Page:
Transform Church Culture Through A Keystone Habit
In architecture, a “keystone” is the centermost stone in an arch that supports all of the other stones, yet carries the least amount of weight. In Charles Duhigg’s book, The Power of Habit, he introduces the idea of a keystone habit, a habit that helps hold other good habits in place.
We all have habits in our lives, but certain routines — keystone habits — lead to a cascade of other actions because of them. Keystone habits create a chain reaction; adding, changing and rearranging your other habits as you integrate the habit into your life. According to Duhigg, “Keystone habits influence how we work, eat, play, live, spend, and communicate”, and they “start a process that, over time, transforms everything.”
Keystone habits lead to the development of multiple good habits. They start a ripple effect in your life that produces a number of positive outcomes. The development of keystone habits can become a critical part of your personal development journey.
For example, my keystone habit is getting up early. When I wake up early, I am more consistent in spending time nurturing my spiritual life and more disciplined in my exercise and eating habits. For some reason, when I get up early I think better, write better and am more productive. My keystone habit sets off a chain reaction of internal events giving me the willpower, momentum and ability to generate other positive habits. Simply getting up earlier is a trigger habit that sets off an avalanche of transforming change in my life.
Duhigg talks about forming keystone habits to get what you want out of life. You don’t have to change dozens of habits to get to your goals. You only have to change a few keystone habits that will have a ripple effect on your outcomes. Research demonstrates that keystone habits have a similar transforming effect on businesses and organizations. Duhigg cites the story of how CEO Paul O’Neill transformed Alcoa Aluminum Company by focusing on one keystone habit, worker safety.
“I knew I had to transform Alcoa,” O’Neill said. “But you can’t order people to change.” “That’s not how the brain works. So I decided I was going to start by focusing on one thing, worker safety. If I could start disrupting the habits around that one thing, it would spread throughout the entire company.” Within a year, Alcoa’s profits would hit a record high with a dramatic increase in worker safety. Establishing an organizational habit of suggesting safety improvements had created other habits, as well, such as recommending business improvements that otherwise would have remained out of sight. By shifting worker safety habits, O’Neill had created patterns of better communication. A chain reaction started that lifted both worker safety and corporate profits.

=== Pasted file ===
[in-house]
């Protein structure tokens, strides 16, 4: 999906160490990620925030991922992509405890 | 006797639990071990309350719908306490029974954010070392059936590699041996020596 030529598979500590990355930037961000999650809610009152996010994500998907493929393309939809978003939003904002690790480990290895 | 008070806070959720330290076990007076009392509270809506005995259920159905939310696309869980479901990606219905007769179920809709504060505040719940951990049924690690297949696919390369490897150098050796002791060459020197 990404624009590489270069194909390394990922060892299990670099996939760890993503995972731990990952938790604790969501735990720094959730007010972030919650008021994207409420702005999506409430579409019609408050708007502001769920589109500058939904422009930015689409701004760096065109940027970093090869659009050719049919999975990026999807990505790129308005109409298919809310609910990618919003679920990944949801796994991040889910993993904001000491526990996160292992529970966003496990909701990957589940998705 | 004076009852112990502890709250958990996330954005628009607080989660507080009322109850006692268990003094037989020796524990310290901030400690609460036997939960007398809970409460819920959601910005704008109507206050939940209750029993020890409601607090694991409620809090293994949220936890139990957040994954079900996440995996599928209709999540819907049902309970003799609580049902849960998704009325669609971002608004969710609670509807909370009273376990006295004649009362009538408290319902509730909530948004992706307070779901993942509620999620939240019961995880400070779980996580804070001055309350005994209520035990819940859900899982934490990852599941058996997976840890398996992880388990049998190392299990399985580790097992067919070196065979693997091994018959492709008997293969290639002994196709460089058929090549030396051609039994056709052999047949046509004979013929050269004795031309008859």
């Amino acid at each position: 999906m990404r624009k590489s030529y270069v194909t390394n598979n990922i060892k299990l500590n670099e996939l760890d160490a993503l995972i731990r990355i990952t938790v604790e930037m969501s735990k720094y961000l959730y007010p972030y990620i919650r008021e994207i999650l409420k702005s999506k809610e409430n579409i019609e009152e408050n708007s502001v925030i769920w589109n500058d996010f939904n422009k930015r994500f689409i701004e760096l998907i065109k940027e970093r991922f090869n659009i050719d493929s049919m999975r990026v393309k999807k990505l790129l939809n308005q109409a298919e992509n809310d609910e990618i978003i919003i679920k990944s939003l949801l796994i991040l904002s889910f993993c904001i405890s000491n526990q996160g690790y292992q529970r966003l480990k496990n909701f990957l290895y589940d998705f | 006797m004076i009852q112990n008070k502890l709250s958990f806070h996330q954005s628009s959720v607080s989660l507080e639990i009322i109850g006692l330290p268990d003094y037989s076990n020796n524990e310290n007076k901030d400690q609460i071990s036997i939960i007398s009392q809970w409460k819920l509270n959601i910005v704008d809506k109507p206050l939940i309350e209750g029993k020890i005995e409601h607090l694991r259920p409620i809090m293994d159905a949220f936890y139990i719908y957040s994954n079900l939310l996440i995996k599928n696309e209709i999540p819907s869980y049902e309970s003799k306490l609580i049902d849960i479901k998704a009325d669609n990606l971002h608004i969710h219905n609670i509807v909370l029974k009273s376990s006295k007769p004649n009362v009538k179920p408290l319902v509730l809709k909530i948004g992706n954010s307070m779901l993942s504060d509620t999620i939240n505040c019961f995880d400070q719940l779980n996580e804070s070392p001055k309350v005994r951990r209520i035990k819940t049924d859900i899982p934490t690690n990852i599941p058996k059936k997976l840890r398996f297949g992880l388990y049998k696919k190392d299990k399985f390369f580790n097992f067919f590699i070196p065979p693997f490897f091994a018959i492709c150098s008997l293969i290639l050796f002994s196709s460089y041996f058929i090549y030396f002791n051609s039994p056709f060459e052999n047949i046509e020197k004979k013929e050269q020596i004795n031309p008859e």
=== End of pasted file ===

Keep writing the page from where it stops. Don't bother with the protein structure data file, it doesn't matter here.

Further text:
O’Neill’s success at Alcoa is just one example of an organizational keystone habit, a pattern that has the power to start a chain reaction, changing other habits as it moves through an organization. How might the concept of keystone habits translate to the local church?
Keystone Habit or Keystone Value?
In church circles we are more accustomed to talking about church culture than church habits, but they are similar in many respects. In fact, organizational culture may be defined as an underlying set of values and habits. Thinking of keystone habit as keystone culture can provide a blueprint for transforming church culture.
For example, at Brentwood Baptist Church in Brentwood, TN, a keystone biblical value is spiritual giftedness. Church leadership teaches, models and executes around the belief that “each member is uniquely gifted, called, experienced, impassioned and called by God to some kind of Kingdom assignment, and it is the responsibility of the church to help members discover and then equip, resource and deploy them in that Kingdom assignment.”
In 10 years over 6,000 members have gone through an intentional process of discovery and deployment in ministry assignments based upon their unique gifts, experiences, passions and callings. Emphasizing this keystone value resulted in a cascade of positive outcomes as people:
- Became more missonal where they lived, worked, and played
- Launched entrepreneurial ministries
- Filled church leadership position vacancies
- Stayed in volunteer positions longer
- Had greater satisfaction and were more productive in their ministry roles
- Gave more financially to the church
- Expanded the church’s gospel impact in the community, nation and world
Further, prioritizing this keystone value created the leadership base to launch a multi-site campus strategy that now includes six campuses.
What Are Your Church’s Keystone Values?
When we attempt to list the church values we want to build, they can become so numerous and overwhelming that we don’t know where to begin. Remember, some church values are more important than others because they have the power to transform your church. A keystone value is the most essential value you can develop. Finding the right keystone value can become a catalyst as it provides the soil from which other desired church values can grow. Identifying the right keystone value, then embodying that value can act as a pillar for further good value development.
What are your church’s keystone values? Typically they have distinctive characteristics. Look for church values that:
- Impact the entire congregation
- Engage the most people
- Provide a platform from which other values can grow
- Have the potential for the most powerful Kingdom impact
- Are contagious and can spark enthusiasm
- Create early and easy wins
- Can set off a chain reaction
What are your church’s keystone values? Find and focus on them and then watch transformation take place right before your very eyes!
Posted on June 27, 2017